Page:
2014 Recipient Hubbard Award

Ritu BhasinRitu Bhasin

Ritu Bhasin is a lawyer, advocate, and social entrepreneur who has spent almost 20 years working to eliminate racism and prejudice. 

For 10 years Ritu practiced civil litigation, human rights, and constitutional law on Bay Street and then she broke new ground in the Canadian legal profession by becoming one of the few people of colour to serve on a senior management team, focusing on talent management for law students and lawyers. Ritu worked tirelessly during this time to advocate and promote diversity and inclusion within her law firm and across the legal profession in Toronto and Canada. 

In 2010, Ritu completed her Executive MBA while continuing to work full-time in her demanding Bay Street job. Upon completing her MBA, Ritu took a leap of faith and founded her own consulting firm. The firm focuses on advancing diversity and inclusion within organizations, and coaching diverse professionals to find success. Ritu works with a range of world-renowned organizations, including law firms, corporations, banks, academic institutions, professional associations, and non-profits. 

Through her work, she brings together people to become actively involved in the elimination of racism and other forms of prejudice. Ritu has previously taught in the Executive Program at the Rotman School of Management, and in diversity strategy in not-for-profit governance. Additionally, Ritu was on the instructing team that contributed to The Greater Toronto CivicAction Alliance's 2011 DiverseCity Fellows Program. Ritu contributes to many of Toronto's community organizations including CivicAction and the Maytree Foundation, and is a mentor to dozens of emerging leaders from racialized communities, including youth from Toronto's Regent Park community. 

Ritu has been a member of the Pan Am Games Toronto 2015 Employment Advisory Council, the City of Toronto's Yonge-Dundas Square Board of Management and the Habitat for Humanity Canada Board of Directors. She has previously served on the Rotman School of Management's Values Initiatives Working Group, the Law Society's Equity Advisory Group, the Board of Directors for the YWCA Toronto, and Rotman's Business Edge Mentorship Program for Women In Business. Ritu is a recipient of numerous awards and distinctions, including the 2011 Gordon Cressy Leadership Award from the University of Toronto and the University of Western Ontario’s Young Alumni Award for 2013.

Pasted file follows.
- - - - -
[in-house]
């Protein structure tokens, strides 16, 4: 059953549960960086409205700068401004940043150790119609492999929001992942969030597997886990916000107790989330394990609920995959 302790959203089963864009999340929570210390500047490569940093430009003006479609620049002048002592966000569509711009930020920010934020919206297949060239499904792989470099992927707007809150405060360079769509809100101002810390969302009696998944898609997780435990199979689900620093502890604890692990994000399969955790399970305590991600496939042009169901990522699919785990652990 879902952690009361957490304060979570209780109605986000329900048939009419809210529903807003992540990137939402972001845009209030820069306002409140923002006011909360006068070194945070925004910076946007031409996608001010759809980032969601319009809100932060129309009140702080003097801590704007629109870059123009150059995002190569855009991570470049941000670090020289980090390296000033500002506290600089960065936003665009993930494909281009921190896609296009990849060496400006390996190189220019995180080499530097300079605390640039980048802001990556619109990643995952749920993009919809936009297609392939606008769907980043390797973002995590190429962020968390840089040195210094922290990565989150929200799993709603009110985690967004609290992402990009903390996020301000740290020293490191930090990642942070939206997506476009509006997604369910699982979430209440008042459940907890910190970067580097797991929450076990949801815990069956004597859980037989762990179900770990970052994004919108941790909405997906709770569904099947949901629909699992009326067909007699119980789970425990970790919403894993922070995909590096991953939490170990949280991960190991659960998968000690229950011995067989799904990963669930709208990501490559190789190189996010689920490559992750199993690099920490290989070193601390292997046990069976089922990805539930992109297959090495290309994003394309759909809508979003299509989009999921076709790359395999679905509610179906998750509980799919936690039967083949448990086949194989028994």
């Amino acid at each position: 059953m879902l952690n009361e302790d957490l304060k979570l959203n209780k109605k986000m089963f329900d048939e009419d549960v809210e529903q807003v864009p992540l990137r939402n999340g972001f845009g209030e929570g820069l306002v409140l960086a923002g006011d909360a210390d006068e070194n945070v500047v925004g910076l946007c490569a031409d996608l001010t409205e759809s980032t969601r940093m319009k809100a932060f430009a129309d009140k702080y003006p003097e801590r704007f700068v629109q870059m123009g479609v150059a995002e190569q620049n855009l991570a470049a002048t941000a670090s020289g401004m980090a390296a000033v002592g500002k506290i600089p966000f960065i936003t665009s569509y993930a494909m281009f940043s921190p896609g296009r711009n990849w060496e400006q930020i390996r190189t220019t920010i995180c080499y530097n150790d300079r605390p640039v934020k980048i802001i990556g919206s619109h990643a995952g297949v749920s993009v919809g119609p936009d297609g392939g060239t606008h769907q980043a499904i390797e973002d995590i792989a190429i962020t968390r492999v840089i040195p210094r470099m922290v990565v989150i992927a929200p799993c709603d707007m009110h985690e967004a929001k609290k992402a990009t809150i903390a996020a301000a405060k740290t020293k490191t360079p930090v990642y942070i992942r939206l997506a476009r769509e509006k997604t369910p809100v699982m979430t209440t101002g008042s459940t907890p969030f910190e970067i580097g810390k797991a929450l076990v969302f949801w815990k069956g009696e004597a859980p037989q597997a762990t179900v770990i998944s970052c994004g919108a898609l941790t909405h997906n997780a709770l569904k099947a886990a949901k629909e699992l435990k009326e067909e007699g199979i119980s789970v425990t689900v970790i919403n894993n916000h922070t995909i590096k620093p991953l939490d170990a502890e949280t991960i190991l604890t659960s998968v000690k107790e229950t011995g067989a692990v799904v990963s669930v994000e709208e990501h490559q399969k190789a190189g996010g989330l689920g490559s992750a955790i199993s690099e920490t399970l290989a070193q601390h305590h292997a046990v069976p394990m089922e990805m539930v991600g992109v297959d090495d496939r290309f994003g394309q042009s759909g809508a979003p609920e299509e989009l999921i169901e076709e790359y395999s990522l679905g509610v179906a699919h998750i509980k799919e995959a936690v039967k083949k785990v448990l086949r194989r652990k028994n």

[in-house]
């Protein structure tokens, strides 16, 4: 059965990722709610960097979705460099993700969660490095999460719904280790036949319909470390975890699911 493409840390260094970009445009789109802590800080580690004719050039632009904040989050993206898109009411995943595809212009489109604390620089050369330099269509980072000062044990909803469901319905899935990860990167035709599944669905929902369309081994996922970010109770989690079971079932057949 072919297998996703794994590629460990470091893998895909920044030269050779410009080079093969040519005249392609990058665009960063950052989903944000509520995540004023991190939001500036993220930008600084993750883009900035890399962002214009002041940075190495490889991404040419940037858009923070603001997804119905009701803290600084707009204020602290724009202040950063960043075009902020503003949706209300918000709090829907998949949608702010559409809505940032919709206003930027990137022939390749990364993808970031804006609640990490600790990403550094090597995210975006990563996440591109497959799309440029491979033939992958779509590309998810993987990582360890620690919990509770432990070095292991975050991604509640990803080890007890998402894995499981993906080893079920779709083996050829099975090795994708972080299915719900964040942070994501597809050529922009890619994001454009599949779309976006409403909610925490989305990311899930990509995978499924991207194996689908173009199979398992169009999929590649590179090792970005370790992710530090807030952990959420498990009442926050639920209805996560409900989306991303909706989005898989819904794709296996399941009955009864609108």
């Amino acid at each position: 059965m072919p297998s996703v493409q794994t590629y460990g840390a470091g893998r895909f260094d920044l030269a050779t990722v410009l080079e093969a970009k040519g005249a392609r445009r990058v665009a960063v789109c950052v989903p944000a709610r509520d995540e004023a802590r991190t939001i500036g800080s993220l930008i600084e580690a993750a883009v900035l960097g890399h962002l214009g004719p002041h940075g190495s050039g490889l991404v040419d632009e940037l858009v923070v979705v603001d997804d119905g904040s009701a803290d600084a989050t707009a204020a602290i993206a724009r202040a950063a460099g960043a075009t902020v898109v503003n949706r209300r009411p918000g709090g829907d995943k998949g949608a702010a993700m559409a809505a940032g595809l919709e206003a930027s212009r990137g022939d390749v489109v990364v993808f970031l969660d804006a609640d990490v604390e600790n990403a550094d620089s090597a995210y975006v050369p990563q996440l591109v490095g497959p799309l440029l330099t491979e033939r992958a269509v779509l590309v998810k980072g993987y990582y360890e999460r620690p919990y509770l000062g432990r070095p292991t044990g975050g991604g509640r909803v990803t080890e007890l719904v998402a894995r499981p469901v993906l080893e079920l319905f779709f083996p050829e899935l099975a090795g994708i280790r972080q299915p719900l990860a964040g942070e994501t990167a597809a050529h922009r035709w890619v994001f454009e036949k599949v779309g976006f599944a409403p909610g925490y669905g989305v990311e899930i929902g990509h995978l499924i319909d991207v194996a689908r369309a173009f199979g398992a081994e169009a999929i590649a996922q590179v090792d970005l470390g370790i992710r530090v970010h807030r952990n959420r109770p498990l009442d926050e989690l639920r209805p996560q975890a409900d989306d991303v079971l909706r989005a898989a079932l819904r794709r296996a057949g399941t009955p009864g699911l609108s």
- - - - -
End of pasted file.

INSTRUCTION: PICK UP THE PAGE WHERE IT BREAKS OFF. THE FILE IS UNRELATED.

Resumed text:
2013 Recipient of William P. Hubbard Award for Race Relations

Samuel Getachew

Samuel GetachewSamuel has been a dedicated volunteer and community journalist for more than a decade. He is an ongoing contributor to Generation Next and writes regularly for Sway, TZTA and The Huffington Post. He is also a regular commentator in the media on diversity issues. He has always used these outlets to tell the story of emerging immigrant Canadians.

Since 2009, Samuel has served as a board member with the Africans in Partnership Against AIDS (APPA). Previously, he served as a board member for the United Way Impact Committee (2005-2008), Citizens Advocacy Ottawa (2004-2008) and Swansea Town Hall (2009-2011).

Since coming to Canada from Ethiopia, Getachew has valued most the mentorship he has provided to countless young people. He has personally reached out to many of the country's most dynamic yet under-resourced young leaders and has extended his own networks, time and support in service of their personal and community ambitions.

A 2010 Maytree Foundation fellow, Samuel studied Political Science at Carleton University. His efforts have been recognized with a 2011 National Ethnic Press and Media Council of Canada award, an Ontario Volunteer Service Award and a Duke of Edinburgh Award gold medal.

Previous William P. Hubbard Award recipients

Award Recipient Year
Ritu Bhasin 2014

Samuel Getachew


Teferi Adem

Leonard A. Braithwaite Q.C.  2011
Dr. Alvin Curling and the Honourable Roy McMurtry, Courtney Betty, and Arnold Minors  2010
Adrienne Shadd, Paul Nguyen and Scadding Court Community Centre  2009
George Elliott Clarke, Avvy Go and Carl E. James  2008
Afua Cooper, Anne Gloger and Kevin Lee  2007
Douglas Stewart  2006
Chinese Canadian National Council Toronto Chapter and Akwatu Khenti  2005
Lillian Allen, Naheed Dosani and Immigrant Women's Health Centre (IWHC)  2004
Pramila Aggarwal and Dr. George J. Sefa Dei  2003
Jehad Aliweiwi, Michael "Pinball" Clemons and Lillian McGregor  2002
Murphy Browne and Francisco Rico-Martinez  2001
Frances Sanderson  2000
Rosemary Sadlier  1999
Antoni Shelton and Sharryn Aiken  1998
Jim Putt  1997
Lisa Cherniak and Hughgo J. Extavour  1996
J. Gerald Rose and Mendelson Joe  1995
No award  1994
Gloria Fallick  1993
Audi Dharmalingam  1992
Peter Sealy, Terry Watada and Morley S. Wolfe  1991
Larry Leong 1990